The Average Staffing Level (ASL) cap was formally ushered in with the 2015-16 budget, aimed at permanently reducing the number of public servants to 2006-07 levels.
In December 2013, after his election as PM, Abbott had convened a National Commission of Audit, which recommended new benchmarks to limit pension increases and tighten eligibility requirements; a slower roll-out schedule for the National Disability Insurance Scheme; healthcare reform to make health services “more efficient and competitive”, and “policy interventions aimed at restraining expenditure”; “rationalising and streamlining government bodies”; and “Reform and restructure of the Australian Public Service”.
A Finance Ministry statement in response to the Audit declared that government spending was on an unsustainable trajectory, proposing an all-round gutting of government functions at all levels, including reduction in the number of boards, committees and councils; “consolidation” of various services, from border protection to healthcare; new privatisations and additional outsourcing; increased competitive tendering and procurement; and various public sector “efficiency” measures.
As documented in “Outsourcing government is a corporate takeover” (AAS, 23 Sept. 2020), this Audit was one of a series of Royal Commissions, Commissions of Audits and Budget Reviews conducted since the mid-1970s which recommended a barrage of economic reforms, dictated by the Australian think tanks associated with the British neoliberal Mont Pelerin Society, that savaged government capabilities and funnelled money into private coffers.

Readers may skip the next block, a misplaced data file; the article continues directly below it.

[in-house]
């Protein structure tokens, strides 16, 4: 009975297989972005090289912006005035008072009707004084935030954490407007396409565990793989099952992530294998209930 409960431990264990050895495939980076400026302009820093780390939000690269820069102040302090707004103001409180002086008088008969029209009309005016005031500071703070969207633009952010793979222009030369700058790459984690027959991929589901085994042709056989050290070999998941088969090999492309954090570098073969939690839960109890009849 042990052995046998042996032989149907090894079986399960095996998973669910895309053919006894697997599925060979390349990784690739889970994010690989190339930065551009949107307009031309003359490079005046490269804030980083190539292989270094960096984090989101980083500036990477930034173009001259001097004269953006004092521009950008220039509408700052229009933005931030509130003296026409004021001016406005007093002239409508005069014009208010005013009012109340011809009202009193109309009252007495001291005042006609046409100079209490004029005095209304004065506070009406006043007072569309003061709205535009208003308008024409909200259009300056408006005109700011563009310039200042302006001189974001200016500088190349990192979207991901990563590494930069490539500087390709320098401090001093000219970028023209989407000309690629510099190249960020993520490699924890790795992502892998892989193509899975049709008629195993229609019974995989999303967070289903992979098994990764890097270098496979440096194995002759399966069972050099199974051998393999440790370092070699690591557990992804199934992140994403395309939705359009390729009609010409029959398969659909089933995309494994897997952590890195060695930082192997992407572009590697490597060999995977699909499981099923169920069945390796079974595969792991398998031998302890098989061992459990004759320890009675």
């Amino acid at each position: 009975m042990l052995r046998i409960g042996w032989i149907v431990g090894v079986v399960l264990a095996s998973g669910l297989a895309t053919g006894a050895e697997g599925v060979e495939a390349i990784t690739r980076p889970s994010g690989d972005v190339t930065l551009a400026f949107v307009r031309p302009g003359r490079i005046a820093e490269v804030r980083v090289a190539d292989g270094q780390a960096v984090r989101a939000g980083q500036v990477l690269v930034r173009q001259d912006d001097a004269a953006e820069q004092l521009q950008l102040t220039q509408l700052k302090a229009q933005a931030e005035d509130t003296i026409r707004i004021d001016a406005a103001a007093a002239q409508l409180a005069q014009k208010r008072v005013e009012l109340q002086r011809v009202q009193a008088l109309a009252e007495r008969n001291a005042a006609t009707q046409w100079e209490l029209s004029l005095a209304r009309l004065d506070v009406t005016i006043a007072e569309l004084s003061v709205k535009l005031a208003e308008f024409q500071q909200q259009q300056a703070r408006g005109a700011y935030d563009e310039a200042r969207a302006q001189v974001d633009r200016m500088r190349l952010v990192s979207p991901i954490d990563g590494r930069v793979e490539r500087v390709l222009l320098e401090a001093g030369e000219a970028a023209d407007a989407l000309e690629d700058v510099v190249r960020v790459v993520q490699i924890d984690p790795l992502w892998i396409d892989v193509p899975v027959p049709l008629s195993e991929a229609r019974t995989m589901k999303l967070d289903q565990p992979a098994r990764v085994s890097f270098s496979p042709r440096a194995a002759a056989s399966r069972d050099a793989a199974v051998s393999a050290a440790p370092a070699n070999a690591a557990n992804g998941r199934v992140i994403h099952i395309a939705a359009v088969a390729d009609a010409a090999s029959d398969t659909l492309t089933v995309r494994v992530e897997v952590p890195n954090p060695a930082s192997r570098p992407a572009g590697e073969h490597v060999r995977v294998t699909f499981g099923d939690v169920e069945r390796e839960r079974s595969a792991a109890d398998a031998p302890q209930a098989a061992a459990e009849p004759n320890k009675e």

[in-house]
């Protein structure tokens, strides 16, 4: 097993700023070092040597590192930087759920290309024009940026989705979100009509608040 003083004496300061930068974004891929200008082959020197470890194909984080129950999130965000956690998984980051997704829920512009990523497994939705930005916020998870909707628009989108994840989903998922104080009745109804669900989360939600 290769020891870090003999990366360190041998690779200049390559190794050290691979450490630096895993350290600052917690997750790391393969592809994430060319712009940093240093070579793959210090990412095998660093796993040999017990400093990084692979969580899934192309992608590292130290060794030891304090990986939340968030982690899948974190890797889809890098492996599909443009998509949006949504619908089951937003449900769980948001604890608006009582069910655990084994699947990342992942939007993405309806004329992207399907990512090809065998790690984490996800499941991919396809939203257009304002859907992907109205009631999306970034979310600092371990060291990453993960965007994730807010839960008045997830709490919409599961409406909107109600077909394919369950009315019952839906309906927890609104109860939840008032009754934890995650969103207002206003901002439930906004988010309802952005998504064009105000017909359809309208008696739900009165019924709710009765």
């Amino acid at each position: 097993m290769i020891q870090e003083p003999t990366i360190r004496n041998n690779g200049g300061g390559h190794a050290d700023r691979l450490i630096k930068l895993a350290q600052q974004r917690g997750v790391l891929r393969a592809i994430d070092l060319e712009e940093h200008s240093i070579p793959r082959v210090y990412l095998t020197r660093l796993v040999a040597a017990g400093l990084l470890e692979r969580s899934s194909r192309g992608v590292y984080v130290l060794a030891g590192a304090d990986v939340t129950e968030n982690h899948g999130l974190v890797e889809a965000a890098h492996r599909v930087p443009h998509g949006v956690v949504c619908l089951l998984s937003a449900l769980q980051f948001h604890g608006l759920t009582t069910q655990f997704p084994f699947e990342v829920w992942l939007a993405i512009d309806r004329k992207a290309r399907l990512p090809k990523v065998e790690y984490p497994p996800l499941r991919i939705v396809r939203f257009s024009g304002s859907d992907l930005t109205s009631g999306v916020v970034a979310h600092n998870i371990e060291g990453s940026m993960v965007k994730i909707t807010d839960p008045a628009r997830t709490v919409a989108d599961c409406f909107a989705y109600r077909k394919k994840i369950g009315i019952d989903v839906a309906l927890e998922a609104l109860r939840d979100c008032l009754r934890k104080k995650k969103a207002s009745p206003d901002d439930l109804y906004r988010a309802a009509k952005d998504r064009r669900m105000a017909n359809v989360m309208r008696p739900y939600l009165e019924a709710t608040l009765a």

The governing Coalition has already made clear it will stick with the reform process, but will the Labor Party really have the guts to bust up the bipartisan economic consensus if they depart the safety of the Opposition benches?
Public servants face burnout, demoralisation; vets impacted
The following anecdotes from public service employees and union representatives were cited in submissions to the inquiry or summarised in the final report.
Department of Veterans’ Affairs: There are some areas in DVA that require a bit of training. It’s demoralising to see months of training leave with a contractor, because they have gone somewhere else for a permanent position or a longer contract….
National Disability Insurance Agency: I have trained eight people in the last 18 months who have all left before they were skilled enough to be useful. We still don’t have these positions filled and are about to do it all again. I am facing burnout due to the increased workload and the extra work of training staff who ultimately do not contribute to the team.